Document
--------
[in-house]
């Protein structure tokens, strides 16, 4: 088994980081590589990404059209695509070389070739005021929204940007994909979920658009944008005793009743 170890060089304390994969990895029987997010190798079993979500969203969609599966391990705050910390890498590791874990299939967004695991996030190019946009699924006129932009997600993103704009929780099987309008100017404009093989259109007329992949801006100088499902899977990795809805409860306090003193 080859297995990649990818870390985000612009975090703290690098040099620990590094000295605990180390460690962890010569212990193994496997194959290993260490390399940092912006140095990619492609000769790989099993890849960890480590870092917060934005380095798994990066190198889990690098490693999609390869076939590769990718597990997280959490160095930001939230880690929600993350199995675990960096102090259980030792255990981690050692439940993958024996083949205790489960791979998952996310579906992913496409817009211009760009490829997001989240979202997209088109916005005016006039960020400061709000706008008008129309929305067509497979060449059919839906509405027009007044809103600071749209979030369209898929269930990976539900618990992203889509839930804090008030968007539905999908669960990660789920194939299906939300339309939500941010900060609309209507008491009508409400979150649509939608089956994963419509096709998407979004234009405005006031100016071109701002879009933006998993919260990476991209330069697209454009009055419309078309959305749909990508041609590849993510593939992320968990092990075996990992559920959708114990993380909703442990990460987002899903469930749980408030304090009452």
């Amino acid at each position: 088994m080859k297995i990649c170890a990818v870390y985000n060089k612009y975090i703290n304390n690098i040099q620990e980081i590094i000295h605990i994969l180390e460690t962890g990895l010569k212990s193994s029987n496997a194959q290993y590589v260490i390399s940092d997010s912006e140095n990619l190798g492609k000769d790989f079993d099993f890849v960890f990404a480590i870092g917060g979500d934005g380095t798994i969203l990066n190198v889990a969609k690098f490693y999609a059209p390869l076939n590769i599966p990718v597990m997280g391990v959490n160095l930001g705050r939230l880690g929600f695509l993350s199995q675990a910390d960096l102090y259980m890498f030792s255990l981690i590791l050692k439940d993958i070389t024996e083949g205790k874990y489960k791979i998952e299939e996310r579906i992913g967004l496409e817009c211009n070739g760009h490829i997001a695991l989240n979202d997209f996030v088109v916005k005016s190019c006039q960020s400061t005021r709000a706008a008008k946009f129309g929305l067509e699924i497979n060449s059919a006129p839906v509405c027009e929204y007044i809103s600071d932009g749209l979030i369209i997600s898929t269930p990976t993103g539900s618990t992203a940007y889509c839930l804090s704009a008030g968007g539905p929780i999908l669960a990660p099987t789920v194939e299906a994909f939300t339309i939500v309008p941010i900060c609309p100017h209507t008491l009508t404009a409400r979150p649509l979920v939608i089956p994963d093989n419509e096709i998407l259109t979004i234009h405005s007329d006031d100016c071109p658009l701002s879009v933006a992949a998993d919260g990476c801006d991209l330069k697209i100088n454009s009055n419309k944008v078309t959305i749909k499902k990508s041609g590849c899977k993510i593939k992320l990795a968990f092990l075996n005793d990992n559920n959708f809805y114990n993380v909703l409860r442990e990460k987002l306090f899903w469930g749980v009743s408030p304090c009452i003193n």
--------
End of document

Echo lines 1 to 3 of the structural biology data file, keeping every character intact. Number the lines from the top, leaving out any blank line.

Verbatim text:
[in-house]
């Protein structure tokens, strides 16, 4: 088994980081590589990404059209695509070389070739005021929204940007994909979920658009944008005793009743 170890060089304390994969990895029987997010190798079993979500969203969609599966391990705050910390890498590791874990299939967004695991996030190019946009699924006129932009997600993103704009929780099987309008100017404009093989259109007329992949801006100088499902899977990795809805409860306090003193 080859297995990649990818870390985000612009975090703290690098040099620990590094000295605990180390460690962890010569212990193994496997194959290993260490390399940092912006140095990619492609000769790989099993890849960890480590870092917060934005380095798994990066190198889990690098490693999609390869076939590769990718597990997280959490160095930001939230880690929600993350199995675990960096102090259980030792255990981690050692439940993958024996083949205790489960791979998952996310579906992913496409817009211009760009490829997001989240979202997209088109916005005016006039960020400061709000706008008008129309929305067509497979060449059919839906509405027009007044809103600071749209979030369209898929269930990976539900618990992203889509839930804090008030968007539905999908669960990660789920194939299906939300339309939500941010900060609309209507008491009508409400979150649509939608089956994963419509096709998407979004234009405005006031100016071109701002879009933006998993919260990476991209330069697209454009009055419309078309959305749909990508041609590849993510593939992320968990092990075996990992559920959708114990993380909703442990990460987002899903469930749980408030304090009452």
């Amino acid at each position: 088994m080859k297995i990649c170890a990818v870390y985000n060089k612009y975090i703290n304390n690098i040099q620990e980081i590094i000295h605990i994969l180390e460690t962890g990895l010569k212990s193994s029987n496997a194959q290993y590589v260490i390399s940092d997010s912006e140095n990619l190798g492609k000769d790989f079993d099993f890849v960890f990404a480590i870092g917060g979500d934005g380095t798994i969203l990066n190198v889990a969609k690098f490693y999609a059209p390869l076939n590769i599966p990718v597990m997280g391990v959490n160095l930001g705050r939230l880690g929600f695509l993350s199995q675990a910390d960096l102090y259980m890498f030792s255990l981690i590791l050692k439940d993958i070389t024996e083949g205790k874990y489960k791979i998952e299939e996310r579906i992913g967004l496409e817009c211009n070739g760009h490829i997001a695991l989240n979202d997209f996030v088109v916005k005016s190019c006039q960020s400061t005021r709000a706008a008008k946009f129309g929305l067509e699924i497979n060449s059919a006129p839906v509405c027009e929204y007044i809103s600071d932009g749209l979030i369209i997600s898929t269930p990976t993103g539900s618990t992203a940007y889509c839930l804090s704009a008030g968007g539905p929780i999908l669960a990660p099987t789920v194939e299906a994909f939300t339309i939500v309008p941010i900060c609309p100017h209507t008491l009508t404009a409400r979150p649509l979920v939608i089956p994963d093989n419509e096709i998407l259109t979004i234009h405005s007329d006031d100016c071109p658009l701002s879009v933006a992949a998993d919260g990476c801006d991209l330069k697209i100088n454009s009055n419309k944008v078309t959305i749909k499902k990508s041609g590849c899977k993510i593939k992320l990795a968990f092990l075996n005793d990992n559920n959708f809805y114990n993380v909703l409860r442990e990460k987002l306090f899903w469930g749980v009743s408030p304090c009452i003193n």